How do I know I am saved?
Are you assured of your salvation and if so, how do you know you're truly saved? Should you worry about heaven? At the heart of these questions is the interplay between the objective truth of Scripture about the securing and security of your salvation versus the subjective experience of your feelings and fruit of salvation in your life. Assurance is the confident realization that your salvation is secure.
Here’s where they’re at
When the topic of "how do I know that I am saved" comes up with your adult children or other believers, you may hear statements like, “No one can know for sure they are saved,” or “There are people who think they are saved but aren’t,” or ”If you are saved it doesn’t matter how you live,” or “You can save yourself through hard work and being good.”
Here’s where you’re at
You know you’ve asked Christ to be your Saviour but sometimes you’re unsure if you’re truly saved. You doubt your sincerity, your faith, and the truth of Scripture at times. You ponder your failures as a Christian and wonder whether you were ever saved at all. Theologically you believe once you are saved nothing can separate you from Christ, but experientially you aren’t so confident you'll go to heaven.
Here’s where Scripture’s at
There are many verses in the Bible that speak to the assurance of salvation. However, it is possible for Christians to believe but lack assurance they are saved. John wrote, “I have written this to you who believe in the name of the Son of God, so that you may know you have eternal life” (1 John 5:13). God wants you to have assurance of your salvation.
Assurance is attainable since Paul wrote he was “...convinced that nothing can ever separate us from God’s love” (Romans 8:38). In spite of the afflictions and tribulations he experienced Paul was confident as he spoke of the crown of righteousness waiting for him (2 Timothy 4:8).
There are both objective and subjective reasons for assurance of salvation. The objective reason is the finished work on the cross (Hebrews 10:14). Assurance is grounded in the work of God in Christ outside of and apart from you (Romans 8:32). God did what needed to be done and will give you everything you need in Christ for eternal salvation. It is faith in Him, not in you, a church, or in faith that saves. It is also not the intensity of your faith but the Object of your faith that saves.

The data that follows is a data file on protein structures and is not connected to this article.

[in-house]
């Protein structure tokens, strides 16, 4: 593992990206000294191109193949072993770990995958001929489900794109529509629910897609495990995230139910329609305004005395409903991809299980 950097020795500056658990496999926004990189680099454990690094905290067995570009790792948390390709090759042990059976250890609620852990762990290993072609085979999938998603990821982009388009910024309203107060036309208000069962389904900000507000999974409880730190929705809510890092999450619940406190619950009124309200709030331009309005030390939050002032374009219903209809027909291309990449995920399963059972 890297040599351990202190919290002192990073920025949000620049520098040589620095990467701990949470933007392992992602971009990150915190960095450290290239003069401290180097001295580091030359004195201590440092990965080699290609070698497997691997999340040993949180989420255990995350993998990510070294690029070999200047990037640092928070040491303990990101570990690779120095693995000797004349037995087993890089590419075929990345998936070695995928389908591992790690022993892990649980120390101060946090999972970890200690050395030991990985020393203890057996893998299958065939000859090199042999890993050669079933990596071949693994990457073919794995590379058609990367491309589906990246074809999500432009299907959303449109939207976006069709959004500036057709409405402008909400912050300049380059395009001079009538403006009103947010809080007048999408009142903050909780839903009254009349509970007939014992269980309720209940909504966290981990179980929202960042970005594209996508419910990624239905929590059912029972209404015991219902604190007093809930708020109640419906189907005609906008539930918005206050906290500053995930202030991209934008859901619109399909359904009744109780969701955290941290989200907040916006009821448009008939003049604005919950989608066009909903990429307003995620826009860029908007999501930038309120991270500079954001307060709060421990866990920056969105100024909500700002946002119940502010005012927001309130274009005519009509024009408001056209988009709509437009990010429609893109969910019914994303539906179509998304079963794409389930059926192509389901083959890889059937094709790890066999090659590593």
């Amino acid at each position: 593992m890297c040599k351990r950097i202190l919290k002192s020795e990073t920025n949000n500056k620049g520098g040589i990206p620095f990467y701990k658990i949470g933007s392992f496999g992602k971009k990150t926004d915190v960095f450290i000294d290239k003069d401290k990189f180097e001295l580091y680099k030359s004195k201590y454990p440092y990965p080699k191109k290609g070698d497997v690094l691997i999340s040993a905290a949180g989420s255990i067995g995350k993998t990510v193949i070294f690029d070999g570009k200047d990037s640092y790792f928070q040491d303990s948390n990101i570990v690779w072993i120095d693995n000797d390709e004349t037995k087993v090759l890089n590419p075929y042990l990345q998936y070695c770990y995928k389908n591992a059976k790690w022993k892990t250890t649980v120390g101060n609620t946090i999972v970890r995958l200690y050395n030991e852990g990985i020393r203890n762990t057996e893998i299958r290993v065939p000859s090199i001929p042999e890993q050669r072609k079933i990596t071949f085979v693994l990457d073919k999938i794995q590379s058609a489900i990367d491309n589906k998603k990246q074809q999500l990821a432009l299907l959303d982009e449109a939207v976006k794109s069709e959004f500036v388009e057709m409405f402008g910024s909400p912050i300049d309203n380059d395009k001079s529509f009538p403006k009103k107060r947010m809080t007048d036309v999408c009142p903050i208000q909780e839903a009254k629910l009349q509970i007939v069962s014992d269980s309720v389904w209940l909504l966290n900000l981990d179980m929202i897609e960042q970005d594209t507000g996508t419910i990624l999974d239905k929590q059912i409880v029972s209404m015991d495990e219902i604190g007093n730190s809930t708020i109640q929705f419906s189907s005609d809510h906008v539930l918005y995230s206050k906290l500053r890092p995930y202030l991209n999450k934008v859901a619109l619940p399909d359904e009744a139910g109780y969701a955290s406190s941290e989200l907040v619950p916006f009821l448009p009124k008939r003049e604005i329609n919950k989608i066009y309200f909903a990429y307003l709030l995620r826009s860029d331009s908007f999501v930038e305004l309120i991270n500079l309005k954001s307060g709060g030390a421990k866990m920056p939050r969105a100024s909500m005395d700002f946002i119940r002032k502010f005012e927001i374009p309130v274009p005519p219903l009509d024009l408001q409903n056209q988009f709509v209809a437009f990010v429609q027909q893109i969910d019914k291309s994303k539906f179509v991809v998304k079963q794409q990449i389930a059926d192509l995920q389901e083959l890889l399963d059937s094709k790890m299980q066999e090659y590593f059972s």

The Gospel transforms so a changed life is subjective confirming evidence of salvation: love for the brethren (John 13:35), the testimony of the Spirit (Romans 8:16), and the desire for holiness (Romans 8:5). A sinful or inconsistent Christian life destroys faith and hinders assurance (Romans 8:4-12; 15-16). And claiming doesn’t count (1 Corinthians 6:9)—Christ must also know you (Romans 8:9). Those who start but end up leaving show they were never of us. Genuine faith sticks (Hebrews 3:14).
Where to go from here
Are you asking the question, how do I know I am saved? Here's your answer.
The Bible makes the plan of salvation clear: Believe in Jesus Christ (John 3:16; Acts 16:31). Have you repented? Do you believe that Jesus died to pay the penalty for your sins and rose again from the dead (Romans 5:8; 2 Corinthians 5:21)? Do you trust Him alone for salvation? If your answer is “yes,” you have established the foundation for your salvation! You are truly saved!
Sincerity, effort, or focusing on your faith doesn’t grant true assurance. The real ground of God’s acceptance is the grace that He has showered on you through the life, death, and resurrection of Christ (Revelation 12:10-11). You overcome Satan’s attempts to rob you of assurance on the ground of the blood of the lamb. Stand firm on the promises and passages noted here that indicate salvation is God’s work. Christ is your judge and He is the One who died, rose again, and intercedes for you.
Show that you are a child of God by putting to death the deeds of your sinful nature (Romans 8:13-14). Live each day filled with God’s Spirit as an outgrowth of loving, delighting in, and knowing Jesus for who He is.
Stick with it (Hebrews 3:14). Grow and thereby prove your faith is genuine. To paraphrase John Newton, you may not be what you ought to be, and you may not be what you want to be, and you are not yet what you will be. But don’t be what you were.